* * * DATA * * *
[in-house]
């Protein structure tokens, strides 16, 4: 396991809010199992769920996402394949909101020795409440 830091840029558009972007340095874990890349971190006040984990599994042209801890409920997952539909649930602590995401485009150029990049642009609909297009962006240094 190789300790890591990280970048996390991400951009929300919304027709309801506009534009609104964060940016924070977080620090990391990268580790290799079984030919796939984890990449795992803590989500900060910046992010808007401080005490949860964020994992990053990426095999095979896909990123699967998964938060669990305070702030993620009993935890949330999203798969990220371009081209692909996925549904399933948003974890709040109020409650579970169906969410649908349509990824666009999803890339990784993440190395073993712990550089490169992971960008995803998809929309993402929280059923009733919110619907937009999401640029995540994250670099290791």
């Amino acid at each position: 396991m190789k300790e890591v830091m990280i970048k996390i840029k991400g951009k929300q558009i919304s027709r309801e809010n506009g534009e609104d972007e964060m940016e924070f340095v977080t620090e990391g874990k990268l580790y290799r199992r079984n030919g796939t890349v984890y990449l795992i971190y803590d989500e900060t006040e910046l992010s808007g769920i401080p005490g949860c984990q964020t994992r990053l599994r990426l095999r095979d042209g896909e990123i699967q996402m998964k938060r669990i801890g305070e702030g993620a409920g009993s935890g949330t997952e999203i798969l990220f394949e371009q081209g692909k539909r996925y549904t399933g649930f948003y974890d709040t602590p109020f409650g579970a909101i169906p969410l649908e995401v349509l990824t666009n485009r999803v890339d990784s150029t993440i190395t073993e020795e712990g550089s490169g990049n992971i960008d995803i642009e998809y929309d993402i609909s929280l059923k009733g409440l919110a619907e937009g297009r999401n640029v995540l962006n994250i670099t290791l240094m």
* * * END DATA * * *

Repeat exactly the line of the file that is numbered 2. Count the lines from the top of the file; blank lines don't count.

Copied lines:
């Protein structure tokens, strides 16, 4: 396991809010199992769920996402394949909101020795409440 830091840029558009972007340095874990890349971190006040984990599994042209801890409920997952539909649930602590995401485009150029990049642009609909297009962006240094 190789300790890591990280970048996390991400951009929300919304027709309801506009534009609104964060940016924070977080620090990391990268580790290799079984030919796939984890990449795992803590989500900060910046992010808007401080005490949860964020994992990053990426095999095979896909990123699967998964938060669990305070702030993620009993935890949330999203798969990220371009081209692909996925549904399933948003974890709040109020409650579970169906969410649908349509990824666009999803890339990784993440190395073993712990550089490169992971960008995803998809929309993402929280059923009733919110619907937009999401640029995540994250670099290791």